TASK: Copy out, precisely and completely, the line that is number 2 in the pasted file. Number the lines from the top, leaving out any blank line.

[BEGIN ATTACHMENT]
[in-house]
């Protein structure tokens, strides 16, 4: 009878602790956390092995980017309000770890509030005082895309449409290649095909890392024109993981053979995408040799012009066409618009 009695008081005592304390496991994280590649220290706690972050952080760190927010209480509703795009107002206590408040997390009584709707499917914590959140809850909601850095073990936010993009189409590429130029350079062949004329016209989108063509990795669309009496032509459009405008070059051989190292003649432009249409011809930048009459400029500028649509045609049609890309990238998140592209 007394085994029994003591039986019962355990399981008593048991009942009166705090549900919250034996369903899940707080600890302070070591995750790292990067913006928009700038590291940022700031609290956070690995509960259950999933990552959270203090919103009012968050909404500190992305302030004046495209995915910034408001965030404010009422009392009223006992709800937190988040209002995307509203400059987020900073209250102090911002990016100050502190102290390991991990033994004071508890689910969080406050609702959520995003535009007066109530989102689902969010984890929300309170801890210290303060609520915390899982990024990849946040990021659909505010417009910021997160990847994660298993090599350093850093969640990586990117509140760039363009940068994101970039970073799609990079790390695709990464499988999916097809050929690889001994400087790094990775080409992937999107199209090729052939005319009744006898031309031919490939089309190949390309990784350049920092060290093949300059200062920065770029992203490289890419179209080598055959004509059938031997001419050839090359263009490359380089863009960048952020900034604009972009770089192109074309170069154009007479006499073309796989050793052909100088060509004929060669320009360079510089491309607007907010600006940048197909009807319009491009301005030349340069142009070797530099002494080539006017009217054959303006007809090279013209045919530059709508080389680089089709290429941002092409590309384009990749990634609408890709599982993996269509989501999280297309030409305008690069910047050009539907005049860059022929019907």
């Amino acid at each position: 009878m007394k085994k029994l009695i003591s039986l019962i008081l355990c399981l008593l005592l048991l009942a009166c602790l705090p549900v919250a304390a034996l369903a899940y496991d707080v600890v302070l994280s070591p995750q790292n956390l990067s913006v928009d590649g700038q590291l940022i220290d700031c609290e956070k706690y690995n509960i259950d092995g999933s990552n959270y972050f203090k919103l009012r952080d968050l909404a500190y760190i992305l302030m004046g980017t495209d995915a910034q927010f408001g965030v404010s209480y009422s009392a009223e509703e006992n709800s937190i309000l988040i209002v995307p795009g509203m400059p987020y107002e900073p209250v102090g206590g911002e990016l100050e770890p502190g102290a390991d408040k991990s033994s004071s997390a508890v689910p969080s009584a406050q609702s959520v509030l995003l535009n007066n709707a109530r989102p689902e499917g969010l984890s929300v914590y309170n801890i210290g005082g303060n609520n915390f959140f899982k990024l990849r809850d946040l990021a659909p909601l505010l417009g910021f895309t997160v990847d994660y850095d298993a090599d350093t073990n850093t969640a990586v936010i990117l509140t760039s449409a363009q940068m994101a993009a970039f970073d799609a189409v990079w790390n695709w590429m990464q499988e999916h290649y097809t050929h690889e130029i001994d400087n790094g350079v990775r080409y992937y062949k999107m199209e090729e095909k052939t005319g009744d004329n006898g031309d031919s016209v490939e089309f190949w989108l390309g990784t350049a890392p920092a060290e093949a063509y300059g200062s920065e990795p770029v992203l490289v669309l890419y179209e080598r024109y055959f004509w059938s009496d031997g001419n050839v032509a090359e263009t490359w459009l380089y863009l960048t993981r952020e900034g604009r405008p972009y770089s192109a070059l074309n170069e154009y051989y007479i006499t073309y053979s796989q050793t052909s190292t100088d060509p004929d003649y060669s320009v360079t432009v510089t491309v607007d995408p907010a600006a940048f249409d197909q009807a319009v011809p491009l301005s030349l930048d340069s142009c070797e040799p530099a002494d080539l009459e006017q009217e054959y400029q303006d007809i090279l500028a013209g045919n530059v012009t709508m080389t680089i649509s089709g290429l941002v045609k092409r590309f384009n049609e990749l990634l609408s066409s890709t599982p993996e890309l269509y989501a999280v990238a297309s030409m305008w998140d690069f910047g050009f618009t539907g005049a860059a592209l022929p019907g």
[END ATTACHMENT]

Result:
């Protein structure tokens, strides 16, 4: 009878602790956390092995980017309000770890509030005082895309449409290649095909890392024109993981053979995408040799012009066409618009 009695008081005592304390496991994280590649220290706690972050952080760190927010209480509703795009107002206590408040997390009584709707499917914590959140809850909601850095073990936010993009189409590429130029350079062949004329016209989108063509990795669309009496032509459009405008070059051989190292003649432009249409011809930048009459400029500028649509045609049609890309990238998140592209 007394085994029994003591039986019962355990399981008593048991009942009166705090549900919250034996369903899940707080600890302070070591995750790292990067913006928009700038590291940022700031609290956070690995509960259950999933990552959270203090919103009012968050909404500190992305302030004046495209995915910034408001965030404010009422009392009223006992709800937190988040209002995307509203400059987020900073209250102090911002990016100050502190102290390991991990033994004071508890689910969080406050609702959520995003535009007066109530989102689902969010984890929300309170801890210290303060609520915390899982990024990849946040990021659909505010417009910021997160990847994660298993090599350093850093969640990586990117509140760039363009940068994101970039970073799609990079790390695709990464499988999916097809050929690889001994400087790094990775080409992937999107199209090729052939005319009744006898031309031919490939089309190949390309990784350049920092060290093949300059200062920065770029992203490289890419179209080598055959004509059938031997001419050839090359263009490359380089863009960048952020900034604009972009770089192109074309170069154009007479006499073309796989050793052909100088060509004929060669320009360079510089491309607007907010600006940048197909009807319009491009301005030349340069142009070797530099002494080539006017009217054959303006007809090279013209045919530059709508080389680089089709290429941002092409590309384009990749990634609408890709599982993996269509989501999280297309030409305008690069910047050009539907005049860059022929019907």